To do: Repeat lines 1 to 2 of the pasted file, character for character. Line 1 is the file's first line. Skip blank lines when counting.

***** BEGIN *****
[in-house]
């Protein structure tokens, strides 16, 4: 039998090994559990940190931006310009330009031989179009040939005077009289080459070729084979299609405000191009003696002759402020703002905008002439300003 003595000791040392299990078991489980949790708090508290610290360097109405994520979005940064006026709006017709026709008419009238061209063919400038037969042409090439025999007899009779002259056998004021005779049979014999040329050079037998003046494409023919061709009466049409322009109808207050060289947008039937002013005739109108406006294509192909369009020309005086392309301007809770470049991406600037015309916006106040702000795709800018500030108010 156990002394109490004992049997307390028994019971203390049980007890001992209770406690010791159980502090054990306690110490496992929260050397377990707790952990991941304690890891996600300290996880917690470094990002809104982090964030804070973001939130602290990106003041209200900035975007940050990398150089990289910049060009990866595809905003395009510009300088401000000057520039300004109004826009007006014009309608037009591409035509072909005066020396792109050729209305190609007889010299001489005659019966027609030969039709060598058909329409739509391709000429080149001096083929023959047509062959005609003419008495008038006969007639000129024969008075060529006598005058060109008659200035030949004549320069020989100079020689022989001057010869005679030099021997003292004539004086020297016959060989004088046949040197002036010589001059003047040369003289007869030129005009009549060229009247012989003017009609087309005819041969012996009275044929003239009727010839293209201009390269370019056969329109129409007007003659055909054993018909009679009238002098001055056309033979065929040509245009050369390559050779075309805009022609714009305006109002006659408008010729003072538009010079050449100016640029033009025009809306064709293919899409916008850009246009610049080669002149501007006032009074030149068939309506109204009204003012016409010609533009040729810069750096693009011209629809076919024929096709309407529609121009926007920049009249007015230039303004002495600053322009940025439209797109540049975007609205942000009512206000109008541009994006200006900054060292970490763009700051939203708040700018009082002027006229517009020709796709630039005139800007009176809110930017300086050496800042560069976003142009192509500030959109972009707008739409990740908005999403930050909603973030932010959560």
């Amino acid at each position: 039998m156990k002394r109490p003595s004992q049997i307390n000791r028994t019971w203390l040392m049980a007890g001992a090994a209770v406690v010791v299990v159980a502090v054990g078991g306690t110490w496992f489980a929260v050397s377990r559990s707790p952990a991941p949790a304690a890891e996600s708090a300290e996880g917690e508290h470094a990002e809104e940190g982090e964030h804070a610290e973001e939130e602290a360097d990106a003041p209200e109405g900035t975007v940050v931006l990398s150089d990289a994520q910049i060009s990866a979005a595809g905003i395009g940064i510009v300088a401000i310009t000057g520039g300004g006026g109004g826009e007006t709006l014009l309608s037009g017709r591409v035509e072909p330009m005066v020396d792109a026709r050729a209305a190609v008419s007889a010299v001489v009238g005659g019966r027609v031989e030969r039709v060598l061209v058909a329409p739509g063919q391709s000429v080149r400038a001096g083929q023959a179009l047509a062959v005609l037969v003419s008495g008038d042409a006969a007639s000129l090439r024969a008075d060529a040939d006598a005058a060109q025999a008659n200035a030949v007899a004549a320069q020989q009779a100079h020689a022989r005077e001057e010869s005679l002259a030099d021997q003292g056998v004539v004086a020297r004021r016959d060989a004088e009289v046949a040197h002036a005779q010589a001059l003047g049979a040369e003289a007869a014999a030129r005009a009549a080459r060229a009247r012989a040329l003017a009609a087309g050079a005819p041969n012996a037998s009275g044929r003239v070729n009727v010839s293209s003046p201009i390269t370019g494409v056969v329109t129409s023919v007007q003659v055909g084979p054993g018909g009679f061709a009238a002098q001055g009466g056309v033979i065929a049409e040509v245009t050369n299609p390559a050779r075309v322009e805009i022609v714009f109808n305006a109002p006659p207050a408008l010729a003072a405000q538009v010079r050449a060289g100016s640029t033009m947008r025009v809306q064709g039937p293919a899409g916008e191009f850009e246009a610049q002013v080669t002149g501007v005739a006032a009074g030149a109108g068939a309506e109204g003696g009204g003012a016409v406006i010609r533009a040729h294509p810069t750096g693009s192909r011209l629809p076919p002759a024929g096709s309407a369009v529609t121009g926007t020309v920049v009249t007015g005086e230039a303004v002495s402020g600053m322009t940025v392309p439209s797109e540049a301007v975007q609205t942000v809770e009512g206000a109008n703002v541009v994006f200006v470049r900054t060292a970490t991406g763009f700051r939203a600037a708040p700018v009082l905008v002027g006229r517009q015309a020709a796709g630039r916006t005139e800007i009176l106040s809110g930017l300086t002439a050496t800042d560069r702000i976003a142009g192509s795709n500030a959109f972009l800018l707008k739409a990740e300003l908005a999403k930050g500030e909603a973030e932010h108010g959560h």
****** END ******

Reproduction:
[in-house]
């Protein structure tokens, strides 16, 4: 039998090994559990940190931006310009330009031989179009040939005077009289080459070729084979299609405000191009003696002759402020703002905008002439300003 003595000791040392299990078991489980949790708090508290610290360097109405994520979005940064006026709006017709026709008419009238061209063919400038037969042409090439025999007899009779002259056998004021005779049979014999040329050079037998003046494409023919061709009466049409322009109808207050060289947008039937002013005739109108406006294509192909369009020309005086392309301007809770470049991406600037015309916006106040702000795709800018500030108010 156990002394109490004992049997307390028994019971203390049980007890001992209770406690010791159980502090054990306690110490496992929260050397377990707790952990991941304690890891996600300290996880917690470094990002809104982090964030804070973001939130602290990106003041209200900035975007940050990398150089990289910049060009990866595809905003395009510009300088401000000057520039300004109004826009007006014009309608037009591409035509072909005066020396792109050729209305190609007889010299001489005659019966027609030969039709060598058909329409739509391709000429080149001096083929023959047509062959005609003419008495008038006969007639000129024969008075060529006598005058060109008659200035030949004549320069020989100079020689022989001057010869005679030099021997003292004539004086020297016959060989004088046949040197002036010589001059003047040369003289007869030129005009009549060229009247012989003017009609087309005819041969012996009275044929003239009727010839293209201009390269370019056969329109129409007007003659055909054993018909009679009238002098001055056309033979065929040509245009050369390559050779075309805009022609714009305006109002006659408008010729003072538009010079050449100016640029033009025009809306064709293919899409916008850009246009610049080669002149501007006032009074030149068939309506109204009204003012016409010609533009040729810069750096693009011209629809076919024929096709309407529609121009926007920049009249007015230039303004002495600053322009940025439209797109540049975007609205942000009512206000109008541009994006200006900054060292970490763009700051939203708040700018009082002027006229517009020709796709630039005139800007009176809110930017300086050496800042560069976003142009192509500030959109972009707008739409990740908005999403930050909603973030932010959560």